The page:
America's center is under wintry storm and under a thick layer of ice Monday, blacking out more than half a million homes and businesses, and more icy weather was on the way. At least 13 people were killed on icy highways.
A state of emergency was declared for the entire state of Oklahoma. In Oklahoma City, the sound of branches snapping echoed through many neighborhoods.
The National Weather Service posted ice and winter storm warnings Tuesday for parts of Missouri, Kansas, Nebraska, Iowa and Illinois. Missouri declared an emergency on Sunday and put the National Guard on alert.
Oklahoma utilities said some 400,000 customers were blacked out as power lines snapped under the weight of ice and falling tree branches, and utilities in Missouri said more than 100,000 homes and business had no power there.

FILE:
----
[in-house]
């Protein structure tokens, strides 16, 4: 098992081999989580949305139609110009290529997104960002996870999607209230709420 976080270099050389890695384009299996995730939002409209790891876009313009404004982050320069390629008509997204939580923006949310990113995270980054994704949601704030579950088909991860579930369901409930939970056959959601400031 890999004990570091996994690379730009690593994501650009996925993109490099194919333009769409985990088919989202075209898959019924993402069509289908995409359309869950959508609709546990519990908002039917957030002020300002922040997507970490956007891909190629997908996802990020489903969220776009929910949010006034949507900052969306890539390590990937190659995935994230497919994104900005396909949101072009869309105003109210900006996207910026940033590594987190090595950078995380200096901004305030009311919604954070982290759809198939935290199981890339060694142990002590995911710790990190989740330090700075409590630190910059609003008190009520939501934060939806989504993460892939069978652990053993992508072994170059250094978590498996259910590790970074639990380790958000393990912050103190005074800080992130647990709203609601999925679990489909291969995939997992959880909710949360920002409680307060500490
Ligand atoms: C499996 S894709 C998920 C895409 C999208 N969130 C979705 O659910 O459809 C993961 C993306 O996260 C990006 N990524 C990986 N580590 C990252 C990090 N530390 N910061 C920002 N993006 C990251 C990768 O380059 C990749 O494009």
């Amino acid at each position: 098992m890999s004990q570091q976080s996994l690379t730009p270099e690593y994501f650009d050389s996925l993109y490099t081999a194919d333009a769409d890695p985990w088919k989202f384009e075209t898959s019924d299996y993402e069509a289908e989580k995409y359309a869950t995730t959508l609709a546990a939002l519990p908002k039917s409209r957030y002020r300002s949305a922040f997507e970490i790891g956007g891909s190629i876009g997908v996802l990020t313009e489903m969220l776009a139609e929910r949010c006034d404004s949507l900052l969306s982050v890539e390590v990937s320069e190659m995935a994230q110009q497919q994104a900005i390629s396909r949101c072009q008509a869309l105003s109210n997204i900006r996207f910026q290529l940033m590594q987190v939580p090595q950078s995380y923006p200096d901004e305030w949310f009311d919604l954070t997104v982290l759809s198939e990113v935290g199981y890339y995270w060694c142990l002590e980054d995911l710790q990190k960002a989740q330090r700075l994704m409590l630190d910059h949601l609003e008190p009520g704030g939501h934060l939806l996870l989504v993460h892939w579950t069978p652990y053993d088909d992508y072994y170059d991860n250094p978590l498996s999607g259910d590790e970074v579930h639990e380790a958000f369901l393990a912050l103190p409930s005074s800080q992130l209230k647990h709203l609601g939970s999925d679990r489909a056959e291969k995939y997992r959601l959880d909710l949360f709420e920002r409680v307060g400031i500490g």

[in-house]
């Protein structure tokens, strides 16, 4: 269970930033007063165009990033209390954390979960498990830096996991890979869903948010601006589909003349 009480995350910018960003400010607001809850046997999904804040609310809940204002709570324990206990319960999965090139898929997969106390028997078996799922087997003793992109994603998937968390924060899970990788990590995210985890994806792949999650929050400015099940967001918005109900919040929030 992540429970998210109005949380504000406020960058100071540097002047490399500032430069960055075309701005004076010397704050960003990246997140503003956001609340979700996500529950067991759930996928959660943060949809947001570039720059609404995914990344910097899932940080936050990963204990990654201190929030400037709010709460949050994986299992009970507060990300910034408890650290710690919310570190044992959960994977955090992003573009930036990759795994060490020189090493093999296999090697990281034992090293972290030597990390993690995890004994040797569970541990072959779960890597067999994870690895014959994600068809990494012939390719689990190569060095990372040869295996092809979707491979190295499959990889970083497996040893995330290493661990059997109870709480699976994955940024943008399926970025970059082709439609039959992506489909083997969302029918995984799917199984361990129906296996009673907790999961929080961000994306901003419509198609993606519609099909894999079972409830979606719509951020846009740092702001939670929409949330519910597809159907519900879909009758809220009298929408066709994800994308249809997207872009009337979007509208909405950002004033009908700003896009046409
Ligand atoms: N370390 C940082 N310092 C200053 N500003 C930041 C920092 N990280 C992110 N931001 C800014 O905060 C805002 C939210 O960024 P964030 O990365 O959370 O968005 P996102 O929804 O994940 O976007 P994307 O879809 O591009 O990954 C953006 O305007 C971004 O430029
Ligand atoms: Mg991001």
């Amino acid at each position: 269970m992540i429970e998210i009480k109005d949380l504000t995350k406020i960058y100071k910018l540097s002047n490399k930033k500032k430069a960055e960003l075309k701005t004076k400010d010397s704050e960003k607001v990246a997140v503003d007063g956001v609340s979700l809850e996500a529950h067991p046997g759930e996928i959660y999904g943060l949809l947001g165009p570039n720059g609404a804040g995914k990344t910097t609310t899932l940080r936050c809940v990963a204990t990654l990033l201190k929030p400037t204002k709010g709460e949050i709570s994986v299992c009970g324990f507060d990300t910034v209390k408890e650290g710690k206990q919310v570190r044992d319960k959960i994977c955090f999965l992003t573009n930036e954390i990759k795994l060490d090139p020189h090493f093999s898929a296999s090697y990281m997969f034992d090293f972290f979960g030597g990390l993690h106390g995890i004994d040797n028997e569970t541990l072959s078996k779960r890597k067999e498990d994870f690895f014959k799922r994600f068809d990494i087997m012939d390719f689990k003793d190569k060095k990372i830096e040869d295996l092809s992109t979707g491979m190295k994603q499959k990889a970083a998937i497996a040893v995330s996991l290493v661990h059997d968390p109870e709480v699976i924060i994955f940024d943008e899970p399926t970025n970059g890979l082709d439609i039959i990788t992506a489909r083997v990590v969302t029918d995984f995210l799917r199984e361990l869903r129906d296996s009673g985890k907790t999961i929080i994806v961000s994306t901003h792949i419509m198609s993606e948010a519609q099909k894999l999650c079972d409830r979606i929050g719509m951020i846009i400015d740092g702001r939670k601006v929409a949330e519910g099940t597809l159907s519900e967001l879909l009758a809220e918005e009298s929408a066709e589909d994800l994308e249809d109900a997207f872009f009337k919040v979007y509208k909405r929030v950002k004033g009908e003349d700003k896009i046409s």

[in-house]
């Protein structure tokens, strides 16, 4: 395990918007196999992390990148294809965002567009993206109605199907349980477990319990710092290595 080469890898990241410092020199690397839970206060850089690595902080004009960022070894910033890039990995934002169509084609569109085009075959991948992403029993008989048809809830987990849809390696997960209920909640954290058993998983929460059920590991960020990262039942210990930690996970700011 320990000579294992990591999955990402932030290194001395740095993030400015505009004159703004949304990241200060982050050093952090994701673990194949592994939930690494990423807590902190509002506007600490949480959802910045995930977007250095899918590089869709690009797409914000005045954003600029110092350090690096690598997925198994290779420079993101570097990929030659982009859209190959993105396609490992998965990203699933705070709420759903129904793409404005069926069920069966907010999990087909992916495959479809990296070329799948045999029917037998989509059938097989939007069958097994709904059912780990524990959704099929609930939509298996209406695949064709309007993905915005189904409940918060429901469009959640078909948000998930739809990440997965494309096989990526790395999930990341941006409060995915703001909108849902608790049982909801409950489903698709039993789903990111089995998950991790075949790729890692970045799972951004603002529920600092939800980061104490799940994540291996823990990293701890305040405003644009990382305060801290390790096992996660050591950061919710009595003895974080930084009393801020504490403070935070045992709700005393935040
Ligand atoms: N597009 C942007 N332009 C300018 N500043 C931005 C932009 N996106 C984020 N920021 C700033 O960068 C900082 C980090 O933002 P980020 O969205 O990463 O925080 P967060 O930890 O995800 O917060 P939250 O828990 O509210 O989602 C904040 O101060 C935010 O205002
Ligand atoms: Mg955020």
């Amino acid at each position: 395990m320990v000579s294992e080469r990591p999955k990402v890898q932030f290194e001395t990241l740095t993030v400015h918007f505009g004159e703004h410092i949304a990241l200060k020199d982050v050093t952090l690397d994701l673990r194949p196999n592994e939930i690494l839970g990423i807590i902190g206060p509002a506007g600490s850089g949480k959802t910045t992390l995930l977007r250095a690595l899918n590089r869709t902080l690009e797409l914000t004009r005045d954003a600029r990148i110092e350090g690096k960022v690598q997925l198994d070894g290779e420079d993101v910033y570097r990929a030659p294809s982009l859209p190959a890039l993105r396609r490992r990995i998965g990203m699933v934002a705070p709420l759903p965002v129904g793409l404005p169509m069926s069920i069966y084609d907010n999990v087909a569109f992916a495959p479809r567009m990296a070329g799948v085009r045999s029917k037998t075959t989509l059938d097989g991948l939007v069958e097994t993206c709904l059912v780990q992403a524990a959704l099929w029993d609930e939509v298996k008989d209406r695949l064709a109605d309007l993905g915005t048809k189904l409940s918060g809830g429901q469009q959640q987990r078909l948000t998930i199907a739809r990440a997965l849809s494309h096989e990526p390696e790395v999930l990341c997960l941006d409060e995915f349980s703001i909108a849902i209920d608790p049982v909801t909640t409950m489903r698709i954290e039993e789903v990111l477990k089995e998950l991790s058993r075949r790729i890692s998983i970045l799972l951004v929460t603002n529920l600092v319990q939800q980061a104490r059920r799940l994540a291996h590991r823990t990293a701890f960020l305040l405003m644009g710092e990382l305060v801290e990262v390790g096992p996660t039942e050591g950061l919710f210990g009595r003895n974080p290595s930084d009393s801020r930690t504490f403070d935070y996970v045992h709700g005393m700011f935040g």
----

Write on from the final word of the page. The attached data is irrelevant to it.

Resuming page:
Roughly 11,000 homes were blacked out in southern Illinois and more than 5,000 had no electric heat or lights in Kansas, where Gov. Kathleen Sebelius was expecting requests from several counties for emergency declarations.
Ice was as much as an inch (2 1/2 centimeters) thick on tree limbs and power lines in parts of Missouri.
Tulsa International Airport had no power and halted flight operations, and most morning flights at Will Rogers World Airport in Oklahoma City were canceled because of icy runways. Bus passengers were stranded overnight at a shelter in a church in Tulsa, and were joined by some local residents who had no heat.
The icy weather stretched into the Northeast, where many schools across upstate New York were closed or started late because of icy roads.
On ice-covered Interstate 40 west of Okemah, Oklahoma, four people died in "one huge cluster of an accident" that involved 11 vehicles, said Highway Patrol Trooper Betsey Randolph.
Eight other people also died on icy Oklahoma roads, and Missouri had one death on a slippery highway. In addition, a homeless person died of hypothermia in Oklahoma City, the state medical examiner's office said.
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